Psoriasis diagnoses in primary care settings may be delayed by up to five years, according to a study by the University of Manchester.

In primary care settings, researchers have found psoriasis is often misdiagnosed as other skin conditions such as eczema or fungal infections, and opportunities for early diagnosis are often missed.

Patients later diagnosed with psoriasis are more than twice as likely as other patients to be prescribed steroid or antifungal creams when they go to a GP. This treatment can often mask the signs and symptoms of psoriasis and contribute to a delay in diagnosis.

The findings are published in The British Journal of General Practice.

Psoriasis affects around 3% of people in the UK and is linked with other serious medical conditions such as arthritis, heart disease and depression. The debilitating skin disease can lead to the deterioration of a patient’s quality of life and general practice is often the first point of contact for people with the condition.

Using electronic health records from more than 700 general practices in the UK, the researchers analysed data from over 100,000 patients between 2010 and 2017.

By comparing the clinical diagnoses and treatments for people with and without psoriasis, the researchers identified delays in diagnosis and treatment. The analysis was repeated with a second database, the Clinical Practice Datalink Aurum, looking at data from over 77,000 patients.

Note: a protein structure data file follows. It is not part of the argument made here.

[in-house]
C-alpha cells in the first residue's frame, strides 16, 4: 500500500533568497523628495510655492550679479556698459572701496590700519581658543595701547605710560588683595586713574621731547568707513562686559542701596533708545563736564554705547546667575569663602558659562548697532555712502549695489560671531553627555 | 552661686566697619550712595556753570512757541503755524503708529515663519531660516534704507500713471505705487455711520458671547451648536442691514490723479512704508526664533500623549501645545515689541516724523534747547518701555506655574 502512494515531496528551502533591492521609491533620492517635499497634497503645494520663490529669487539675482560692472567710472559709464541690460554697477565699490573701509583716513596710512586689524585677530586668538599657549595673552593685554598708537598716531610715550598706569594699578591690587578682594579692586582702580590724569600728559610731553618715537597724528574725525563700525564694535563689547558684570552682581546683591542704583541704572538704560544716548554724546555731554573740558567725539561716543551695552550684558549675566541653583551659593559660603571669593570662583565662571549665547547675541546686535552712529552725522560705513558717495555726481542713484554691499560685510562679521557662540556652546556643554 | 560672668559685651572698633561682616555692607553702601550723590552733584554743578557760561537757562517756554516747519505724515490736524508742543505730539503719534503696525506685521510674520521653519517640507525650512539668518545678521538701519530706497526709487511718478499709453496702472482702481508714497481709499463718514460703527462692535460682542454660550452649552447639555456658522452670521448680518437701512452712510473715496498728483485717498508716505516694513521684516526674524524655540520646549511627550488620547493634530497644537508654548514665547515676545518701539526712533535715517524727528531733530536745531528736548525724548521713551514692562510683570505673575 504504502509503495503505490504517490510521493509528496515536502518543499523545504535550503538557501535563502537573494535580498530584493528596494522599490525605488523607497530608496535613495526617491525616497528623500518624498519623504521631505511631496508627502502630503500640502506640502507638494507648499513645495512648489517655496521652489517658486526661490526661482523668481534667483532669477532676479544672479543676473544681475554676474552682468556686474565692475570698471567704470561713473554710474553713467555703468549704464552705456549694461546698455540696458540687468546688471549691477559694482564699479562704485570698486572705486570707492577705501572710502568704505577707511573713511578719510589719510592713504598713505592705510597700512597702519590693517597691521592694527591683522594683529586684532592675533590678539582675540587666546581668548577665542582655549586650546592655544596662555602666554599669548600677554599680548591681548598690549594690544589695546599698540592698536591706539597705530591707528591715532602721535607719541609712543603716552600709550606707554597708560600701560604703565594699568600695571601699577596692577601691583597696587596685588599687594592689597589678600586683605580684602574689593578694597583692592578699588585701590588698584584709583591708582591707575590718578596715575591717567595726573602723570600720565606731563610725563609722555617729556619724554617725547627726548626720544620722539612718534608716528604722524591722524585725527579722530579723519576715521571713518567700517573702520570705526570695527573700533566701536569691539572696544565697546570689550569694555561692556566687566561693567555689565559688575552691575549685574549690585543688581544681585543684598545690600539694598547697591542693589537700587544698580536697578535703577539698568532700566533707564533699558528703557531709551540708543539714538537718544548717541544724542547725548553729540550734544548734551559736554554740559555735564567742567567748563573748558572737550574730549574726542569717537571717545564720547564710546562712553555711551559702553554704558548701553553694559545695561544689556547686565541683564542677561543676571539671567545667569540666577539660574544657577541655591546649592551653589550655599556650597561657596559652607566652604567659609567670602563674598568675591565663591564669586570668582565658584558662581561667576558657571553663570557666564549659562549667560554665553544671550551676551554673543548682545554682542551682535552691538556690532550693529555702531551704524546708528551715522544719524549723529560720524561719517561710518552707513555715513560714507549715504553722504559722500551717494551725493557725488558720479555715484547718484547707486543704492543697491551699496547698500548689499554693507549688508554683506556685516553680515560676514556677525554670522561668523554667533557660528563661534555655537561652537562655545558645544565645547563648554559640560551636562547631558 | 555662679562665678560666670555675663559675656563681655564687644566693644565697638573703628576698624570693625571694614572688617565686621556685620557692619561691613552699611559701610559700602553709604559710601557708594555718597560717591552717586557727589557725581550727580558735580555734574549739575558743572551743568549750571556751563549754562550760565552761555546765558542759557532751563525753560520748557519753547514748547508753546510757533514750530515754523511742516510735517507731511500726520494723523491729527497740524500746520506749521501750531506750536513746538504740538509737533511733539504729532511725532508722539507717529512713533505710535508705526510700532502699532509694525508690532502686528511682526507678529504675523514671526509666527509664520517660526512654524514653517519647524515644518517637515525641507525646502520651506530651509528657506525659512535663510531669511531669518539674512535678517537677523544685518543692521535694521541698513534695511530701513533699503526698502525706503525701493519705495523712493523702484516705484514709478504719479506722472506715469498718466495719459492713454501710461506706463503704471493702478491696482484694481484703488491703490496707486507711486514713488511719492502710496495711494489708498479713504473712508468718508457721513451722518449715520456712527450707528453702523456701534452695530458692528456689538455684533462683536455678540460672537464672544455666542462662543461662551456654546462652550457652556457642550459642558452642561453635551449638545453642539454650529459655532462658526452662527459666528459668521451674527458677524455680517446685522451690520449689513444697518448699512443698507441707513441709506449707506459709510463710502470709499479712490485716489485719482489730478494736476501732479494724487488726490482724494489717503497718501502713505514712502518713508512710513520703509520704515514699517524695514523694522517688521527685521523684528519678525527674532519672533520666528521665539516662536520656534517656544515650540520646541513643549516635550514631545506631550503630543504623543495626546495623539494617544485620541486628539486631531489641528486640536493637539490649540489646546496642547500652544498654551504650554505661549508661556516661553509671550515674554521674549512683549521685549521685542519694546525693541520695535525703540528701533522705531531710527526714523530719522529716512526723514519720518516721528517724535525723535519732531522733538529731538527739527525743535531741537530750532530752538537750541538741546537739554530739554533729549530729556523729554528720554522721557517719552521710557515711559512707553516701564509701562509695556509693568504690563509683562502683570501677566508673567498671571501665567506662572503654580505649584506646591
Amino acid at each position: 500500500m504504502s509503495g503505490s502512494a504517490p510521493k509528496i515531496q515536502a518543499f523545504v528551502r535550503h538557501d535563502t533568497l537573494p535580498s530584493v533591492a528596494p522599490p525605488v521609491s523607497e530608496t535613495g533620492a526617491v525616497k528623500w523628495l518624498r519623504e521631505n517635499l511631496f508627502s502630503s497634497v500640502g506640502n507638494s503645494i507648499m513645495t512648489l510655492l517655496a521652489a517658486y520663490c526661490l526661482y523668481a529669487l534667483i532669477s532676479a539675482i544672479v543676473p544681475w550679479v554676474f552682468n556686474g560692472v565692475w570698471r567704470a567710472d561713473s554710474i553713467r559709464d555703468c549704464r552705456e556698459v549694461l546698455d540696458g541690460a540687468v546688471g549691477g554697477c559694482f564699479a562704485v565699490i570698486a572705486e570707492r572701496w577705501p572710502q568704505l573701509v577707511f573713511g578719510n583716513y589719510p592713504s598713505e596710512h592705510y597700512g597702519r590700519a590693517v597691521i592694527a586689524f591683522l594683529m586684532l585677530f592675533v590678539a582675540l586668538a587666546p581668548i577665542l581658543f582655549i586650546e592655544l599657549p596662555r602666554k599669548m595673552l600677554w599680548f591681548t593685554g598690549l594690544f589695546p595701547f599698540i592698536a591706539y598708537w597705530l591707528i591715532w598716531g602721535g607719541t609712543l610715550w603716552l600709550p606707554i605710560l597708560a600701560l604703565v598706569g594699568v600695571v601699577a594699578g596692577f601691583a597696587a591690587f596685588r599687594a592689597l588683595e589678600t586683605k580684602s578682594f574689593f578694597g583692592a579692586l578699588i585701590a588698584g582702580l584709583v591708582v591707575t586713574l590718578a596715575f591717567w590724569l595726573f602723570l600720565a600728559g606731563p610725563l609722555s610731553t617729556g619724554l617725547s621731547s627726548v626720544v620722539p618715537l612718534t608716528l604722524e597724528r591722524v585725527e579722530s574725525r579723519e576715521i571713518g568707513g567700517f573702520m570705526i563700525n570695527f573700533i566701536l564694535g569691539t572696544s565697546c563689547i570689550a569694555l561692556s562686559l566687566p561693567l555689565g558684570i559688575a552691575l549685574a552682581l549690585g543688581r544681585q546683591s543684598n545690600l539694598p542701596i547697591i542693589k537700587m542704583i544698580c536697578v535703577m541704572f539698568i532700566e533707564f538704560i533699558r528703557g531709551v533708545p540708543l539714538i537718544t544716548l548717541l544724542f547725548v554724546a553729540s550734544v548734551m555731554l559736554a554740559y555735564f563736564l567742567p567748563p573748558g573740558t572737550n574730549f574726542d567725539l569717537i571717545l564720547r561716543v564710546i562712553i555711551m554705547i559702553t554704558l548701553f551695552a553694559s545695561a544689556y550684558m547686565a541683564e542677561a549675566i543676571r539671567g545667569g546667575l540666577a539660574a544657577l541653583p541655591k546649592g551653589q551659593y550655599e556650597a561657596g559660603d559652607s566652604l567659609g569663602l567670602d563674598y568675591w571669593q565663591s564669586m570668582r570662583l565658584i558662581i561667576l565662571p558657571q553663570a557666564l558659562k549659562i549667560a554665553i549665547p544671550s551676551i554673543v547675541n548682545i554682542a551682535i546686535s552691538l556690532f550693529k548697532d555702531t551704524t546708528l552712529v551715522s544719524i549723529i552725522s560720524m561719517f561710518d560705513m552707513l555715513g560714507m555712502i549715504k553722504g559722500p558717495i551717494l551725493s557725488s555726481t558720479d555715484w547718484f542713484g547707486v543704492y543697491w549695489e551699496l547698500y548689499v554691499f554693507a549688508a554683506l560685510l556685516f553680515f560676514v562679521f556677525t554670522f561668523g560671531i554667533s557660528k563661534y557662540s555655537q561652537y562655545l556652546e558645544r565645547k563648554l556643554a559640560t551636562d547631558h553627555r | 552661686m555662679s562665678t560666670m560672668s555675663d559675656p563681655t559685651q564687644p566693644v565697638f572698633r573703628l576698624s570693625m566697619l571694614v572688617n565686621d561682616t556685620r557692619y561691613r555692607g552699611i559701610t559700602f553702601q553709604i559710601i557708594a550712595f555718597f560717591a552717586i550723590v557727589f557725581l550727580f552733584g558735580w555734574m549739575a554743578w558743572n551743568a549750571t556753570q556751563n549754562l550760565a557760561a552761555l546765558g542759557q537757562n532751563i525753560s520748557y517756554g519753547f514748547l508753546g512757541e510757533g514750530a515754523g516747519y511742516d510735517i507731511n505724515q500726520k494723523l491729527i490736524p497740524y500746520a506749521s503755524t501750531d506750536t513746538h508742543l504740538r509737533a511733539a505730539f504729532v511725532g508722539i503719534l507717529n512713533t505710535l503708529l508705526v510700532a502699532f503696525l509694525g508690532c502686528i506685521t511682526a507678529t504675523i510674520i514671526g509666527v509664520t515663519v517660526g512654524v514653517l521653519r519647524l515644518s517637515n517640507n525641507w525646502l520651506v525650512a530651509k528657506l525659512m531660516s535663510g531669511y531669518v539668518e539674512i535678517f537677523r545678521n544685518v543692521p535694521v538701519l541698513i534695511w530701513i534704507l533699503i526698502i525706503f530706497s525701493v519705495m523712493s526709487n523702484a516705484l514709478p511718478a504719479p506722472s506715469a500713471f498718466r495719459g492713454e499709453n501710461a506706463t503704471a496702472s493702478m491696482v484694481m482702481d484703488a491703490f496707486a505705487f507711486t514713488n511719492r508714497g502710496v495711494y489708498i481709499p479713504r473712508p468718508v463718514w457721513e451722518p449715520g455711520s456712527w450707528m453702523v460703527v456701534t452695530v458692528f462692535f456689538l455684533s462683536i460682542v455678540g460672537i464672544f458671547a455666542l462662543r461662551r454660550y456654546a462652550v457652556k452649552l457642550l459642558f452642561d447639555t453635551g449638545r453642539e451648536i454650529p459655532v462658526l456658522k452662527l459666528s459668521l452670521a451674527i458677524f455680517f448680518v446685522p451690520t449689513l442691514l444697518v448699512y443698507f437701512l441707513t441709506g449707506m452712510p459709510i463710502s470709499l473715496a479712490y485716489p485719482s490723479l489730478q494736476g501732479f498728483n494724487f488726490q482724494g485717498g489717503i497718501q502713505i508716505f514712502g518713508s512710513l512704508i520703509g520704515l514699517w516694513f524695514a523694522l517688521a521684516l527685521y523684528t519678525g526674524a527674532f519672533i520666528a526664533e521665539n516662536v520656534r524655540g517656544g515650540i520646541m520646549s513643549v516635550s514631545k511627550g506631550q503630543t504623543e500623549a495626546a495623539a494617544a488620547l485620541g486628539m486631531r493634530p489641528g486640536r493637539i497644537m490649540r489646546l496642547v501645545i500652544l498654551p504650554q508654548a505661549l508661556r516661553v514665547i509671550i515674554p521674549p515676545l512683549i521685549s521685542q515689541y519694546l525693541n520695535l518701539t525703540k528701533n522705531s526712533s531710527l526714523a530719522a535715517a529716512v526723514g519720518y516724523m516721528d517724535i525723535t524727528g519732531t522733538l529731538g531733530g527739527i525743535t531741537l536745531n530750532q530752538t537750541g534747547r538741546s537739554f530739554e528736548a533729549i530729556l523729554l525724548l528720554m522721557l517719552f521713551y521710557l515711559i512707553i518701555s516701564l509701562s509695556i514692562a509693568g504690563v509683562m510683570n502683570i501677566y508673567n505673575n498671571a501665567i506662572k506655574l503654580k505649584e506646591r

Patients with psoriasis were up to eight times more likely than those without psoriasis to be diagnosed with the minor skin condition, pityriasis rosea, six months before the diagnosis of psoriasis. One year before diagnosis, patients were twice as likely to be diagnosed with eczema or the fungal infection, tinea corporis.

Lead author Maha Abo-Tabik, from the University of Manchester, said: ‘We already know that early diagnosis of psoriasis can improve the effectiveness of treatment for psoriasis, so these findings are pertinent.’

Patients were also more likely to report symptoms of psoriasis such as dry skin, rash, skin texture changes and itching than controls up to five years before diagnosis.

Professor Chris Griffiths from the University of Manchester and head of the GPA said: ‘The findings from this study suggest the diagnosis of psoriasis may be missed or delayed by up to five years for some individuals hence leading to a potentially detrimental delay in establishing an appropriate treatment regimen. It is crucial that diagnosis and treatment start as soon as possible if patients are to reduce the risk of life-long impairment.’

This comes after the National Institute of Health and Care Excellence (NICE) recommended secukinumab for children aged 6 to 17 with severe plaque psoriasis last September.